Release date: 12/18/2015
Genre: Electronic, Ambient
The mysterious entity known as Faex Optim is a relative newcomer on the scene, his representation made visible by net-only releases courtesy of the U.K.'s Kahvi Collective and via the artist's requisite Soundcloud page. As usual, the braintrust here at Carpe Sonum are rescuing the good Faex Optim from his relative 'obscurity' and given him their aural blessing, as it were, in hard-media (neé CD) format with this quite beguiling debut.
Tris·kai·dek·a·pho·bi·a breaks a bit somewhat from the established label 'house' style, although truth be told, Carpe Sonum embraces eclectic sounds and myriad approaches to electronic music across the breadth of its catalog. But Faex Optim does exalt in being something of the anomaly regardless. Throughout the album, clever track titles illustrate a charmingly deceptive streak full of winsome IDM traceries that sport wide, cheshire-grinned palettes—classic ambient workouts this sure as heck isn't. Faex Optim is apparently happy to let his gregarious ideas announce their intent within rather economical timeframes; these fifteen tracks don't outstay their welcome, which makes for concentrated listening and more gratifying rewards. "Hollywood Dream Bubble", for instance, recalls the sprightly historical footprints of Plaid, As One, Ochre, and any number of early provocative electronica storytellers. Across the five minute spread of the ironically-titled "Post Rock", Faex Optim lets a faintly motorik beat anchor a nest of placid angles, widescreen whoosh, and timeless flutter, as the last breath of early aughts electronic 'rock' music is extinguished in a five minute grand gesture.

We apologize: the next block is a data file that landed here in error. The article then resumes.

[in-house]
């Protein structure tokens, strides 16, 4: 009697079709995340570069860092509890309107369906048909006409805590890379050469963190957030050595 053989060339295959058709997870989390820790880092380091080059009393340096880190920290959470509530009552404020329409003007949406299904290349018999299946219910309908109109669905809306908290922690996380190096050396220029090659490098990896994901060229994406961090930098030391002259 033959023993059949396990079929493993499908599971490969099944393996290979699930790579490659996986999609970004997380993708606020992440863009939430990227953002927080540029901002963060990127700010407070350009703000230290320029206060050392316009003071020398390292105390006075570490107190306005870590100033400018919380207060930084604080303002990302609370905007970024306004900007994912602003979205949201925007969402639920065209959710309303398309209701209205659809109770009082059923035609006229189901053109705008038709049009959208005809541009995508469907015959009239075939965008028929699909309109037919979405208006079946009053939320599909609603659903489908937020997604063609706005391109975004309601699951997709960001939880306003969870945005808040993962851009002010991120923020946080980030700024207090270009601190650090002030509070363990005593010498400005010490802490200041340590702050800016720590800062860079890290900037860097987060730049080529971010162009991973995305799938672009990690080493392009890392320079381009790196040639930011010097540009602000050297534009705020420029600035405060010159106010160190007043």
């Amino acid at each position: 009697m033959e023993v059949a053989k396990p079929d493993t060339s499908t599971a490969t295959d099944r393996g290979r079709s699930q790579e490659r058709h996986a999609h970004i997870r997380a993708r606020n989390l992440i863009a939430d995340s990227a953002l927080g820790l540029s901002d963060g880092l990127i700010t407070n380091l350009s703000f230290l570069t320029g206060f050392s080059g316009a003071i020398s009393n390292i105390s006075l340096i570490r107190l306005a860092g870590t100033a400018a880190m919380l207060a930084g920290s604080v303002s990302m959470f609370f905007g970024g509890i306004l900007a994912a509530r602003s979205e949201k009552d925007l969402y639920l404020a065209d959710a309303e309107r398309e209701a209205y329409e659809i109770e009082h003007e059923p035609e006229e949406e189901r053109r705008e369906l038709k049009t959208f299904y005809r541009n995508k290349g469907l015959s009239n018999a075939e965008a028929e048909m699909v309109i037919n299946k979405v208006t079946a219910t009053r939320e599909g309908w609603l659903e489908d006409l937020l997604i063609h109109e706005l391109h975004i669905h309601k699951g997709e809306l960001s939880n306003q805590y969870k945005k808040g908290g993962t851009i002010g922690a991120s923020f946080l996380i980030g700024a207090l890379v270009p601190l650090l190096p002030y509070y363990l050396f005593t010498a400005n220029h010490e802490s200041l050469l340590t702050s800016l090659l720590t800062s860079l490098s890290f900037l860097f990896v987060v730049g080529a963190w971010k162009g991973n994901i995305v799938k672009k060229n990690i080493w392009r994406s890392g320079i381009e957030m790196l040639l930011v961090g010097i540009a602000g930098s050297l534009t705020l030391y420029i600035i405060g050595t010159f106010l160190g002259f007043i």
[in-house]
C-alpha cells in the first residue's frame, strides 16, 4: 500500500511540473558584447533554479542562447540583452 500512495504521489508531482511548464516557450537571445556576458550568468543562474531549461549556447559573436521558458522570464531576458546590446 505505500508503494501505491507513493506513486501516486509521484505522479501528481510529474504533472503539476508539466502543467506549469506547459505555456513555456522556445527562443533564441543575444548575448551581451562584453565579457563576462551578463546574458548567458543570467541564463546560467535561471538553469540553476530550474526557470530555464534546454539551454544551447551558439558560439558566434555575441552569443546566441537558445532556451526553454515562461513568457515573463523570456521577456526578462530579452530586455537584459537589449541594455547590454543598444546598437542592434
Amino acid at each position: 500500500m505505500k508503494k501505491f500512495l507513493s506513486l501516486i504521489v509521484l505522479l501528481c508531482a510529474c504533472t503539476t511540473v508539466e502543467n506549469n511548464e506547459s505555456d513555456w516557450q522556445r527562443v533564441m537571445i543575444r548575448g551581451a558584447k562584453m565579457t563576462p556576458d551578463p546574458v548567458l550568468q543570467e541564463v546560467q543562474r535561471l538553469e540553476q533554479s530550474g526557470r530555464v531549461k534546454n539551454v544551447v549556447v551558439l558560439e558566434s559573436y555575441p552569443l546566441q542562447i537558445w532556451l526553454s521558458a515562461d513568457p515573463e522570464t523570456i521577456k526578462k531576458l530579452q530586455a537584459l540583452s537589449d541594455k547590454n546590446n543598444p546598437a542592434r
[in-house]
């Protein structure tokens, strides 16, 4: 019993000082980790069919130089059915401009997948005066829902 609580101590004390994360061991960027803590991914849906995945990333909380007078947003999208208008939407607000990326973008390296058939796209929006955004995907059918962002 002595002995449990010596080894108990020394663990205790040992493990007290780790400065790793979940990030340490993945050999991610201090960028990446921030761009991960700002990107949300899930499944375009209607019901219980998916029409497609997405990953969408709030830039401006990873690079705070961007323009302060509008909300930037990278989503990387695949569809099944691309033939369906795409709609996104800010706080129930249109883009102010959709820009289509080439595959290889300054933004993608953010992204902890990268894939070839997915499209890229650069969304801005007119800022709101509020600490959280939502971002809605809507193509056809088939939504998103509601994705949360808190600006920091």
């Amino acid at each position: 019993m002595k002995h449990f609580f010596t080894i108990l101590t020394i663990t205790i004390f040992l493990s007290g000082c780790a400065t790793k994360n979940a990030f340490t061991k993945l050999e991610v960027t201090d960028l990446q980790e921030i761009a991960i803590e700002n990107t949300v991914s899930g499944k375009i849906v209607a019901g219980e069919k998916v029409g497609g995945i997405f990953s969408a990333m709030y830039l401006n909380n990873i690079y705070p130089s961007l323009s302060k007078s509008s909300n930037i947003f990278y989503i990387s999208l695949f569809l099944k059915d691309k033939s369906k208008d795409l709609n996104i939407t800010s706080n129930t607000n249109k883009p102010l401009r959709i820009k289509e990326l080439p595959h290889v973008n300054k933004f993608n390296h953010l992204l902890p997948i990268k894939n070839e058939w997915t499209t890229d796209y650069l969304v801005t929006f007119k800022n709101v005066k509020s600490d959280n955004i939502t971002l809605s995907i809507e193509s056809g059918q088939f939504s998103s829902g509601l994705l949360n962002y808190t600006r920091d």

Elsewhere, Triskaidekaphobia exalts in revealing how rich indeed the last 40+ years of circuit-cracked musique has had such a profound effect on contemporary beatmakers, an effect filled with overwhelming affect. "I Look Like I'm from Space" manages to embrace its inner Cluster just as the piece kicks in its Warp drive—looking both backward and forward, the whole history of jaunty electronica is revealed in all its glory, writ meaty, beaty, big, and bouncy. Kudos to Faex Optim for making the old new again.
1. Purest Clamor (for Marcel Proust), 2. Beyond the Veil of Purple Rainforest Blues, 3. Dancing Lessons from the Man, 4. Hexagons Would Definitely Beat Squares in a Fight, 5. Rude Intel, 6. Hollywood Dream Bubble, 7. Sixes and Sevens, 8. Post Rock, 9. Dark and Lonely Water, 10. Apex Motif, 11. Melting Snowdonia, 12. Lemody Ocean, 13. 13, 14. Canoe Melody, 15. I Look like I’m from Space, 16. Another Day (for Tony Herada).
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